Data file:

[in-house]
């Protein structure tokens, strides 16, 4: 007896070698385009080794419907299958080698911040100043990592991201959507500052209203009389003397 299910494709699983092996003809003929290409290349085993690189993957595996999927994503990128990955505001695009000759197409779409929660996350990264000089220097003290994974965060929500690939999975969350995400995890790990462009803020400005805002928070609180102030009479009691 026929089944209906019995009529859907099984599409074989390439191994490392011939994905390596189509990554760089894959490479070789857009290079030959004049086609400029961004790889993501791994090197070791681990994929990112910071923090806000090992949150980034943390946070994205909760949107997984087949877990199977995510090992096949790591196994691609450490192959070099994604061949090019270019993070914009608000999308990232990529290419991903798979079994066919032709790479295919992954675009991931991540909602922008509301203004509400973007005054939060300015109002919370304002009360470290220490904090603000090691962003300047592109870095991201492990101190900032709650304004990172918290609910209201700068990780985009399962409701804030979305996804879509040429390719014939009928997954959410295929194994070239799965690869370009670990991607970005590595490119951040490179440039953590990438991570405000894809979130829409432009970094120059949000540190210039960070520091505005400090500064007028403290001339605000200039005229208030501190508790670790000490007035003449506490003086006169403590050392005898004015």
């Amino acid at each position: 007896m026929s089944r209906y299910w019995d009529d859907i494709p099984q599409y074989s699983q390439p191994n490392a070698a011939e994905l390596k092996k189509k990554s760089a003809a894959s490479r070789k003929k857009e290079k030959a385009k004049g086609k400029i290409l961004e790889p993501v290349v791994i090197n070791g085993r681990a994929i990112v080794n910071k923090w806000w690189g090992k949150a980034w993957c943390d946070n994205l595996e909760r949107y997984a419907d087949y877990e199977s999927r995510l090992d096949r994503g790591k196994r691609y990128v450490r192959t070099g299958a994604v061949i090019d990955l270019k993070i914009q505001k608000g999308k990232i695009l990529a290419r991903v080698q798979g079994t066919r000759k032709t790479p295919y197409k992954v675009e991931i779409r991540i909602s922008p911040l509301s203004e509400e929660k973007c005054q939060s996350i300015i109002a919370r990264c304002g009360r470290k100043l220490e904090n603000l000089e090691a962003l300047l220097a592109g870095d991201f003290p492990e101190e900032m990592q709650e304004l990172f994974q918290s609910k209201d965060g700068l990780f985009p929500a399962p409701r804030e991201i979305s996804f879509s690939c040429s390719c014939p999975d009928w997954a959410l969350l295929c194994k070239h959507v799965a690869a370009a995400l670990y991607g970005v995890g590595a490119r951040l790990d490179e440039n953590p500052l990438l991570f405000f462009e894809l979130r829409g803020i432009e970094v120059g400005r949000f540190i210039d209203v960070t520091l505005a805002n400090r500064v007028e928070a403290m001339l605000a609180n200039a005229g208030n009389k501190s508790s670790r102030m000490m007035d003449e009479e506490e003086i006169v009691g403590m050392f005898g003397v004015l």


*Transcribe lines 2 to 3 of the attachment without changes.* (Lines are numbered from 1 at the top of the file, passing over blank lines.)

């Protein structure tokens, strides 16, 4: 007896070698385009080794419907299958080698911040100043990592991201959507500052209203009389003397 299910494709699983092996003809003929290409290349085993690189993957595996999927994503990128990955505001695009000759197409779409929660996350990264000089220097003290994974965060929500690939999975969350995400995890790990462009803020400005805002928070609180102030009479009691 026929089944209906019995009529859907099984599409074989390439191994490392011939994905390596189509990554760089894959490479070789857009290079030959004049086609400029961004790889993501791994090197070791681990994929990112910071923090806000090992949150980034943390946070994205909760949107997984087949877990199977995510090992096949790591196994691609450490192959070099994604061949090019270019993070914009608000999308990232990529290419991903798979079994066919032709790479295919992954675009991931991540909602922008509301203004509400973007005054939060300015109002919370304002009360470290220490904090603000090691962003300047592109870095991201492990101190900032709650304004990172918290609910209201700068990780985009399962409701804030979305996804879509040429390719014939009928997954959410295929194994070239799965690869370009670990991607970005590595490119951040490179440039953590990438991570405000894809979130829409432009970094120059949000540190210039960070520091505005400090500064007028403290001339605000200039005229208030501190508790670790000490007035003449506490003086006169403590050392005898004015």
């Amino acid at each position: 007896m026929s089944r209906y299910w019995d009529d859907i494709p099984q599409y074989s699983q390439p191994n490392a070698a011939e994905l390596k092996k189509k990554s760089a003809a894959s490479r070789k003929k857009e290079k030959a385009k004049g086609k400029i290409l961004e790889p993501v290349v791994i090197n070791g085993r681990a994929i990112v080794n910071k923090w806000w690189g090992k949150a980034w993957c943390d946070n994205l595996e909760r949107y997984a419907d087949y877990e199977s999927r995510l090992d096949r994503g790591k196994r691609y990128v450490r192959t070099g299958a994604v061949i090019d990955l270019k993070i914009q505001k608000g999308k990232i695009l990529a290419r991903v080698q798979g079994t066919r000759k032709t790479p295919y197409k992954v675009e991931i779409r991540i909602s922008p911040l509301s203004e509400e929660k973007c005054q939060s996350i300015i109002a919370r990264c304002g009360r470290k100043l220490e904090n603000l000089e090691a962003l300047l220097a592109g870095d991201f003290p492990e101190e900032m990592q709650e304004l990172f994974q918290s609910k209201d965060g700068l990780f985009p929500a399962p409701r804030e991201i979305s996804f879509s690939c040429s390719c014939p999975d009928w997954a959410l969350l295929c194994k070239h959507v799965a690869a370009a995400l670990y991607g970005v995890g590595a490119r951040l790990d490179e440039n953590p500052l990438l991570f405000f462009e894809l979130r829409g803020i432009e970094v120059g400005r949000f540190i210039d209203v960070t520091l505005a805002n400090r500064v007028e928070a403290m001339l605000a609180n200039a005229g208030n009389k501190s508790s670790r102030m000490m007035d003449e009479e506490e003086i006169v009691g403590m050392f005898g003397v004015l």